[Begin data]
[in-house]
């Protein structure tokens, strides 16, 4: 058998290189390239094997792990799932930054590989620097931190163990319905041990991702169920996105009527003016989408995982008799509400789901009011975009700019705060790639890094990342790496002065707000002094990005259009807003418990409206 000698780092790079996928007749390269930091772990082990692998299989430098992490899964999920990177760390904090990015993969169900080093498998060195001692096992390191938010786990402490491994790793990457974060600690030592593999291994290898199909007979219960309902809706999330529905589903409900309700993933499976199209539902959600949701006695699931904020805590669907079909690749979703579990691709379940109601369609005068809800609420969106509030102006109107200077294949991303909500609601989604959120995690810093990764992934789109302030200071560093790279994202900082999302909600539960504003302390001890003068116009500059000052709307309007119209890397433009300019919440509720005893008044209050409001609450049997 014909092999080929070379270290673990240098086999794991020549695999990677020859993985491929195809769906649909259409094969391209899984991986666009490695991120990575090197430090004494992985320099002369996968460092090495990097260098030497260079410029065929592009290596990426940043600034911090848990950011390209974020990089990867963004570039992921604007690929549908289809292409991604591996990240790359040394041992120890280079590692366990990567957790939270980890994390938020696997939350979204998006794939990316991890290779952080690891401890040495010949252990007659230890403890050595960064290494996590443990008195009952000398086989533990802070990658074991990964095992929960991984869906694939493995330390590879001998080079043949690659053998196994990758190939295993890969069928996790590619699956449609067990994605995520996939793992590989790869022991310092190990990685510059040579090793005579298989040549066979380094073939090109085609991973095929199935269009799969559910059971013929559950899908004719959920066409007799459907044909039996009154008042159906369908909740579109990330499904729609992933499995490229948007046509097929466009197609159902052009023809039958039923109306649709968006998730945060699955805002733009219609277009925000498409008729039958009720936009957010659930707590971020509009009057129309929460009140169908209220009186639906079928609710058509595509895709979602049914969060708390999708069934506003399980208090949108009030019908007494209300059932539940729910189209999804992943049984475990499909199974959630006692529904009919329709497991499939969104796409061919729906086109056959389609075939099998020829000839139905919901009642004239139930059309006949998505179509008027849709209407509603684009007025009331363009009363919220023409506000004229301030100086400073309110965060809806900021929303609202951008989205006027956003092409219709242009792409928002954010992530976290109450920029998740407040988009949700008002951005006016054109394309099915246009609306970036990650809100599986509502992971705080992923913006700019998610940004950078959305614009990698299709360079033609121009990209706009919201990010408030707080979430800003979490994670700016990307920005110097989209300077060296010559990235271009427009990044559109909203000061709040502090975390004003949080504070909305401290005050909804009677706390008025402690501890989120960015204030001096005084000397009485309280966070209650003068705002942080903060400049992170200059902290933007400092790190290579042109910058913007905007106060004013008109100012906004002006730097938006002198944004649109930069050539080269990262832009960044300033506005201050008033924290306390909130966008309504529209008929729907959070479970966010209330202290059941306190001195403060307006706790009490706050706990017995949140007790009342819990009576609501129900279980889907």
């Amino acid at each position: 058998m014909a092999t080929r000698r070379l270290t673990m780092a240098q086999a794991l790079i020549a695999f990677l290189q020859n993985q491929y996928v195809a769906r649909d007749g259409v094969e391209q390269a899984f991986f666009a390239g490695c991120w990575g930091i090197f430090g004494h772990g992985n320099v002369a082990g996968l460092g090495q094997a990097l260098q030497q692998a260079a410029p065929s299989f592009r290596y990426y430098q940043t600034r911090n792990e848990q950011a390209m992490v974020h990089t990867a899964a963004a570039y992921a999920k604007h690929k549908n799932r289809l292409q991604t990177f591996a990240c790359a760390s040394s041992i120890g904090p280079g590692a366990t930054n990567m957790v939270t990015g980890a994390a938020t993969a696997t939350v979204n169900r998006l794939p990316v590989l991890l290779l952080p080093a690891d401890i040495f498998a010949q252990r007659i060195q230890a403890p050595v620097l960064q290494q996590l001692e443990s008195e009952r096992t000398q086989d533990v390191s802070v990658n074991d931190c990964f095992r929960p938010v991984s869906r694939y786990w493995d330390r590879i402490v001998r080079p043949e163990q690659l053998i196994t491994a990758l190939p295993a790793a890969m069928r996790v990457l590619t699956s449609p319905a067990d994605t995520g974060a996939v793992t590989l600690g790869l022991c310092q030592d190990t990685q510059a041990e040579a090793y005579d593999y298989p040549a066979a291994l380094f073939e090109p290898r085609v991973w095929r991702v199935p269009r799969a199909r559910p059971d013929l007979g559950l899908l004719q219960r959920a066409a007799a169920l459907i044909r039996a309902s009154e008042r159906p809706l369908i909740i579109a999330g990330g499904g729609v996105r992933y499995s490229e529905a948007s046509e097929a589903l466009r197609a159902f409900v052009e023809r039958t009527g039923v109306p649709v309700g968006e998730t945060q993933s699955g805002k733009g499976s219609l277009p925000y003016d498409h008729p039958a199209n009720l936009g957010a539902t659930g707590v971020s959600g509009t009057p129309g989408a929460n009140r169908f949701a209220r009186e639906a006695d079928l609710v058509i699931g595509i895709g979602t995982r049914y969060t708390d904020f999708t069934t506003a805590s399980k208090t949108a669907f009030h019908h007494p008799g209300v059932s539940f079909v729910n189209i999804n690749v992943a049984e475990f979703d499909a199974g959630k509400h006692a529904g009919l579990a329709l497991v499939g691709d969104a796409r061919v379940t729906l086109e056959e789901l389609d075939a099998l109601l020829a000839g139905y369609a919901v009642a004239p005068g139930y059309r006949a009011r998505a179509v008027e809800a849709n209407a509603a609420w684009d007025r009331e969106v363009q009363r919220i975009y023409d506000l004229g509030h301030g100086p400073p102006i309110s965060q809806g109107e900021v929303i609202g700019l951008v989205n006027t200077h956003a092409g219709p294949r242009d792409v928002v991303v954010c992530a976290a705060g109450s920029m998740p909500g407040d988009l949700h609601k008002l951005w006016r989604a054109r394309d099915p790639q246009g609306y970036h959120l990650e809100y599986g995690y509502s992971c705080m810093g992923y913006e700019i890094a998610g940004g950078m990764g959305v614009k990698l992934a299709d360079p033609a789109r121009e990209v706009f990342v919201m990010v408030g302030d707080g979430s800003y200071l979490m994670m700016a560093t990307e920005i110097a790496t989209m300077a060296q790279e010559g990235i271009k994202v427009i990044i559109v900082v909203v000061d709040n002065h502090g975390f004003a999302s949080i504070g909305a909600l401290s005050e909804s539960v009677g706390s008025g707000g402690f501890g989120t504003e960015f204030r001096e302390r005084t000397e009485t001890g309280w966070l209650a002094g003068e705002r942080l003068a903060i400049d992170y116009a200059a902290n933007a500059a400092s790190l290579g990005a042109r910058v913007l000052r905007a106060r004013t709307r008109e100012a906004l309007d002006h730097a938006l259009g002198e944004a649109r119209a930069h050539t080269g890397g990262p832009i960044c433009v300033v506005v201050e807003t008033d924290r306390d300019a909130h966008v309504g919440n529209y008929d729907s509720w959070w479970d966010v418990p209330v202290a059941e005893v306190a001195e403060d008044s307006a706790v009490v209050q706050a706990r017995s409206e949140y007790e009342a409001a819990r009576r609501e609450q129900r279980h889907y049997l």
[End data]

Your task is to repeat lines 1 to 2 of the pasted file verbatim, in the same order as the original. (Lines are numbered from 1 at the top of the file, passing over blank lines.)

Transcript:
[in-house]
């Protein structure tokens, strides 16, 4: 058998290189390239094997792990799932930054590989620097931190163990319905041990991702169920996105009527003016989408995982008799509400789901009011975009700019705060790639890094990342790496002065707000002094990005259009807003418990409206 000698780092790079996928007749390269930091772990082990692998299989430098992490899964999920990177760390904090990015993969169900080093498998060195001692096992390191938010786990402490491994790793990457974060600690030592593999291994290898199909007979219960309902809706999330529905589903409900309700993933499976199209539902959600949701006695699931904020805590669907079909690749979703579990691709379940109601369609005068809800609420969106509030102006109107200077294949991303909500609601989604959120995690810093990764992934789109302030200071560093790279994202900082999302909600539960504003302390001890003068116009500059000052709307309007119209890397433009300019919440509720005893008044209050409001609450049997 014909092999080929070379270290673990240098086999794991020549695999990677020859993985491929195809769906649909259409094969391209899984991986666009490695991120990575090197430090004494992985320099002369996968460092090495990097260098030497260079410029065929592009290596990426940043600034911090848990950011390209974020990089990867963004570039992921604007690929549908289809292409991604591996990240790359040394041992120890280079590692366990990567957790939270980890994390938020696997939350979204998006794939990316991890290779952080690891401890040495010949252990007659230890403890050595960064290494996590443990008195009952000398086989533990802070990658074991990964095992929960991984869906694939493995330390590879001998080079043949690659053998196994990758190939295993890969069928996790590619699956449609067990994605995520996939793992590989790869022991310092190990990685510059040579090793005579298989040549066979380094073939090109085609991973095929199935269009799969559910059971013929559950899908004719959920066409007799459907044909039996009154008042159906369908909740579109990330499904729609992933499995490229948007046509097929466009197609159902052009023809039958039923109306649709968006998730945060699955805002733009219609277009925000498409008729039958009720936009957010659930707590971020509009009057129309929460009140169908209220009186639906079928609710058509595509895709979602049914969060708390999708069934506003399980208090949108009030019908007494209300059932539940729910189209999804992943049984475990499909199974959630006692529904009919329709497991499939969104796409061919729906086109056959389609075939099998020829000839139905919901009642004239139930059309006949998505179509008027849709209407509603684009007025009331363009009363919220023409506000004229301030100086400073309110965060809806900021929303609202951008989205006027956003092409219709242009792409928002954010992530976290109450920029998740407040988009949700008002951005006016054109394309099915246009609306970036990650809100599986509502992971705080992923913006700019998610940004950078959305614009990698299709360079033609121009990209706009919201990010408030707080979430800003979490994670700016990307920005110097989209300077060296010559990235271009427009990044559109909203000061709040502090975390004003949080504070909305401290005050909804009677706390008025402690501890989120960015204030001096005084000397009485309280966070209650003068705002942080903060400049992170200059902290933007400092790190290579042109910058913007905007106060004013008109100012906004002006730097938006002198944004649109930069050539080269990262832009960044300033506005201050008033924290306390909130966008309504529209008929729907959070479970966010209330202290059941306190001195403060307006706790009490706050706990017995949140007790009342819990009576609501129900279980889907």